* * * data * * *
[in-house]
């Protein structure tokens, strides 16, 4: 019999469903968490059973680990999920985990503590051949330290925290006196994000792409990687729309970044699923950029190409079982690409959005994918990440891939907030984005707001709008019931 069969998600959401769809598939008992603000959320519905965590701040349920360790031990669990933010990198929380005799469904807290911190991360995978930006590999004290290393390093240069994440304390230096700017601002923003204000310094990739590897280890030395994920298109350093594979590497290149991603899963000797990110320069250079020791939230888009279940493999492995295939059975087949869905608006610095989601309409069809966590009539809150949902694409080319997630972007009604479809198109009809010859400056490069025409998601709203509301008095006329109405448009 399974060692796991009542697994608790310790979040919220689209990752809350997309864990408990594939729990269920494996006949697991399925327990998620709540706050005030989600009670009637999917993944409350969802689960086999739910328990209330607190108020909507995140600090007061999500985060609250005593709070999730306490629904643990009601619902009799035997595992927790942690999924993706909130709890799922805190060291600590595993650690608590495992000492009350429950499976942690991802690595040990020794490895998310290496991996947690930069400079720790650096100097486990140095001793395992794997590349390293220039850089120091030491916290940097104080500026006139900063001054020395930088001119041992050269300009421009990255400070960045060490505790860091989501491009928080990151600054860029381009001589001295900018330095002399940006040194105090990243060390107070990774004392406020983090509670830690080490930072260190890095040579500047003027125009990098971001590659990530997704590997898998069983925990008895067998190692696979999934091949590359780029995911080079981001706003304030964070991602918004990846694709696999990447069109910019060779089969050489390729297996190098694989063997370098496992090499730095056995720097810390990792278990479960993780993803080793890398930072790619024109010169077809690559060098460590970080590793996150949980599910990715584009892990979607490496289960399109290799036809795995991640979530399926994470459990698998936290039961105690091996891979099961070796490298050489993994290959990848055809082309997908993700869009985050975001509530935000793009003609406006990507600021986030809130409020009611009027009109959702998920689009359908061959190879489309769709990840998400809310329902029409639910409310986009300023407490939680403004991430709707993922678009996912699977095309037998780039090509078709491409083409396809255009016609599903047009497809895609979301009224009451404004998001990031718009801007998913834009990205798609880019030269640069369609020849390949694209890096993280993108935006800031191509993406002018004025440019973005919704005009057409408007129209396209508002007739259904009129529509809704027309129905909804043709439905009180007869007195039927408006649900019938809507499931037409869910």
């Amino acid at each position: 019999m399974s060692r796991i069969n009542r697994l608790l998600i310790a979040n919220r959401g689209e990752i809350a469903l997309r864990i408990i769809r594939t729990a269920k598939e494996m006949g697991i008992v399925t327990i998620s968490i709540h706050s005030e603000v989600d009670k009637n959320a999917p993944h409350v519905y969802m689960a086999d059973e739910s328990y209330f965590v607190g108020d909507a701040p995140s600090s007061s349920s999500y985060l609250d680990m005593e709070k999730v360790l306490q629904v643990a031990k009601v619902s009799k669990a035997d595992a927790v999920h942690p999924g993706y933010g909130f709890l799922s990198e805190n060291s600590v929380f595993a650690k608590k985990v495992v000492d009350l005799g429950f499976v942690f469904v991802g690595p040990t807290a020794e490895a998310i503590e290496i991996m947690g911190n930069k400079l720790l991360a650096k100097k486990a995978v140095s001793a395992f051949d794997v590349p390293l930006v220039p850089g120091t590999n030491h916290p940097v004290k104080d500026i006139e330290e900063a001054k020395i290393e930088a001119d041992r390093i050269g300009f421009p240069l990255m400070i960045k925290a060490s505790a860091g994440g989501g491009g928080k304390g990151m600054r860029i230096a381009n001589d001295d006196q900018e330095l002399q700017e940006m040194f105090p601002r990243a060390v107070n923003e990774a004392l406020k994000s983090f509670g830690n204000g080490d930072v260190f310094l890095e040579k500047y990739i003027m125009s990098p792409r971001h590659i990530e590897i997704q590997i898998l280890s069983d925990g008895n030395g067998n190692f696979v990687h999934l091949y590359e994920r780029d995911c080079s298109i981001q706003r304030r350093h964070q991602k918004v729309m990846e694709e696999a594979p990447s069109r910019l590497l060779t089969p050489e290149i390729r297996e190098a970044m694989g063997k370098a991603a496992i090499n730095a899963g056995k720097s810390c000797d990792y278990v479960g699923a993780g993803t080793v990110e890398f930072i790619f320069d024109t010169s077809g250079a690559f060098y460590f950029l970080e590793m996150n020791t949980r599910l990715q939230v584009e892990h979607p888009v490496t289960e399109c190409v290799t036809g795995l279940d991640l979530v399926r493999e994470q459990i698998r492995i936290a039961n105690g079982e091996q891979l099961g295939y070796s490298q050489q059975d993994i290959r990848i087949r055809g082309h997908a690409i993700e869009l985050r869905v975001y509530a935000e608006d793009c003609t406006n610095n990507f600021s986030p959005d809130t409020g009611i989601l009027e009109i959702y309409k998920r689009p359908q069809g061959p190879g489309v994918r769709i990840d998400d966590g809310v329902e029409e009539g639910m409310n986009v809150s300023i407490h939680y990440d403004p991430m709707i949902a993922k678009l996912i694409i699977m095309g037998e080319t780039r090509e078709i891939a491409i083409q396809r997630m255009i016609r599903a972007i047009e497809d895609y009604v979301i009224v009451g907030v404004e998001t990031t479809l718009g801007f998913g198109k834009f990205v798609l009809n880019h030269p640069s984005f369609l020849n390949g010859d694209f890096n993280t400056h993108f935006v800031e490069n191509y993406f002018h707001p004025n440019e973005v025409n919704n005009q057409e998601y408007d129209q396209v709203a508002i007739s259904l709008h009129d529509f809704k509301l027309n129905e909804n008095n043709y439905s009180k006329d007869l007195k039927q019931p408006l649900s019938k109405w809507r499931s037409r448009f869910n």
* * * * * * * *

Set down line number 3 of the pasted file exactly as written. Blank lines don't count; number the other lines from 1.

């Amino acid at each position: 019999m399974s060692r796991i069969n009542r697994l608790l998600i310790a979040n919220r959401g689209e990752i809350a469903l997309r864990i408990i769809r594939t729990a269920k598939e494996m006949g697991i008992v399925t327990i998620s968490i709540h706050s005030e603000v989600d009670k009637n959320a999917p993944h409350v519905y969802m689960a086999d059973e739910s328990y209330f965590v607190g108020d909507a701040p995140s600090s007061s349920s999500y985060l609250d680990m005593e709070k999730v360790l306490q629904v643990a031990k009601v619902s009799k669990a035997d595992a927790v999920h942690p999924g993706y933010g909130f709890l799922s990198e805190n060291s600590v929380f595993a650690k608590k985990v495992v000492d009350l005799g429950f499976v942690f469904v991802g690595p040990t807290a020794e490895a998310i503590e290496i991996m947690g911190n930069k400079l720790l991360a650096k100097k486990a995978v140095s001793a395992f051949d794997v590349p390293l930006v220039p850089g120091t590999n030491h916290p940097v004290k104080d500026i006139e330290e900063a001054k020395i290393e930088a001119d041992r390093i050269g300009f421009p240069l990255m400070i960045k925290a060490s505790a860091g994440g989501g491009g928080k304390g990151m600054r860029i230096a381009n001589d001295d006196q900018e330095l002399q700017e940006m040194f105090p601002r990243a060390v107070n923003e990774a004392l406020k994000s983090f509670g830690n204000g080490d930072v260190f310094l890095e040579k500047y990739i003027m125009s990098p792409r971001h590659i990530e590897i997704q590997i898998l280890s069983d925990g008895n030395g067998n190692f696979v990687h999934l091949y590359e994920r780029d995911c080079s298109i981001q706003r304030r350093h964070q991602k918004v729309m990846e694709e696999a594979p990447s069109r910019l590497l060779t089969p050489e290149i390729r297996e190098a970044m694989g063997k370098a991603a496992i090499n730095a899963g056995k720097s810390c000797d990792y278990v479960g699923a993780g993803t080793v990110e890398f930072i790619f320069d024109t010169s077809g250079a690559f060098y460590f950029l970080e590793m996150n020791t949980r599910l990715q939230v584009e892990h979607p888009v490496t289960e399109c190409v290799t036809g795995l279940d991640l979530v399926r493999e994470q459990i698998r492995i936290a039961n105690g079982e091996q891979l099961g295939y070796s490298q050489q059975d993994i290959r990848i087949r055809g082309h997908a690409i993700e869009l985050r869905v975001y509530a935000e608006d793009c003609t406006n610095n990507f600021s986030p959005d809130t409020g009611i989601l009027e009109i959702y309409k998920r689009p359908q069809g061959p190879g489309v994918r769709i990840d998400d966590g809310v329902e029409e009539g639910m409310n986009v809150s300023i407490h939680y990440d403004p991430m709707i949902a993922k678009l996912i694409i699977m095309g037998e080319t780039r090509e078709i891939a491409i083409q396809r997630m255009i016609r599903a972007i047009e497809d895609y009604v979301i009224v009451g907030v404004e998001t990031t479809l718009g801007f998913g198109k834009f990205v798609l009809n880019h030269p640069s984005f369609l020849n390949g010859d694209f890096n993280t400056h993108f935006v800031e490069n191509y993406f002018h707001p004025n440019e973005v025409n919704n005009q057409e998601y408007d129209q396209v709203a508002i007739s259904l709008h009129d529509f809704k509301l027309n129905e909804n008095n043709y439905s009180k006329d007869l007195k039927q019931p408006l649900s019938k109405w809507r499931s037409r448009f869910n």